Brain fMRI in clinical pharmacological studies
Tracey I., Schweinhardt P., Bountra C.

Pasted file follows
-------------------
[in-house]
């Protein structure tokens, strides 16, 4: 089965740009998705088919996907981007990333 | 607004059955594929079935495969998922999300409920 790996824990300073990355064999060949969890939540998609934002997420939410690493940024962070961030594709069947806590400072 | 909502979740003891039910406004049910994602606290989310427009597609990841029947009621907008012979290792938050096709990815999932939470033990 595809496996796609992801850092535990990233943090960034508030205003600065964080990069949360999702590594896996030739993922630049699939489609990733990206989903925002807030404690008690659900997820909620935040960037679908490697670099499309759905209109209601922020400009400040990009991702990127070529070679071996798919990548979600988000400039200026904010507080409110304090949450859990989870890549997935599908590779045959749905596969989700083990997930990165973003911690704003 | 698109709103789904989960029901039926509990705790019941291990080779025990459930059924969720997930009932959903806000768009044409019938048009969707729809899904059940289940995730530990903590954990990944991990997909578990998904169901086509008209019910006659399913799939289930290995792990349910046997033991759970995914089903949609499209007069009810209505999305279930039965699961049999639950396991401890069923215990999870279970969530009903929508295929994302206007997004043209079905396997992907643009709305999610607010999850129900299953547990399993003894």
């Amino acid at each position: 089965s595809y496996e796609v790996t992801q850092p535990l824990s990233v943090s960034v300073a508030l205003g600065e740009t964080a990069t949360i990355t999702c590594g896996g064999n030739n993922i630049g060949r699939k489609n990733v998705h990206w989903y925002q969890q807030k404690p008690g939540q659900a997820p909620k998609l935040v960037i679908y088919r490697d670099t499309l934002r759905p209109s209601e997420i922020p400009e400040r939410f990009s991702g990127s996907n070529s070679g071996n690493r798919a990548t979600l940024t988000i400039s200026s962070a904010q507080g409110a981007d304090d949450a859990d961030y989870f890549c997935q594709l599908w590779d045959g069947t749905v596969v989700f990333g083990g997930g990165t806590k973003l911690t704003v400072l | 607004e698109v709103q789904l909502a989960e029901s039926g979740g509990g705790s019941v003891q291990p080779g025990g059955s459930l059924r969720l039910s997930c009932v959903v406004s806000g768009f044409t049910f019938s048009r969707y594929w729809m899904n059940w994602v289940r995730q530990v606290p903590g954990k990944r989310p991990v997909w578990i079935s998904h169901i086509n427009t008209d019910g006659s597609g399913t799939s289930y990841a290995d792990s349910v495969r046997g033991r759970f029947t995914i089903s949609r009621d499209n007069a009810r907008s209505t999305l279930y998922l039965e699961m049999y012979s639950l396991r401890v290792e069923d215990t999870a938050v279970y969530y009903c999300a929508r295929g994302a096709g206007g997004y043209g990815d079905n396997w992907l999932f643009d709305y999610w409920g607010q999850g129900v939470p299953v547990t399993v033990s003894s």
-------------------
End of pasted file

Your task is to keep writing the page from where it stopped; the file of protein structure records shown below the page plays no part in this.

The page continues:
© 2006 by Taylor & Francis Group, LLC. There is no doubt that the academic, industrial, and government communities are recognizing the enormous potential of human brain functional MRI (fMRI) in clinical pharmacological research and drug development. Most of the major pharmaceutical industries have embraced this new technology either via academic collaborations and/or by establishing the methodology in-house. The hope is that fMRI may allow us to demonstrate a functional effect with a potential drug (enhanced or reduced activation) in specific brain regions, in relatively small numbers of patients (n 1/4 10-12). If this did prove to be feasible it offers the potential to evaluate many more molecules in clinical settings quickly. This is potentially very exciting, because one of the challenges faced by the pharmaceutical industry today is the great diversity of potential targets and even greater number of new chemical entities to evaluate in patients.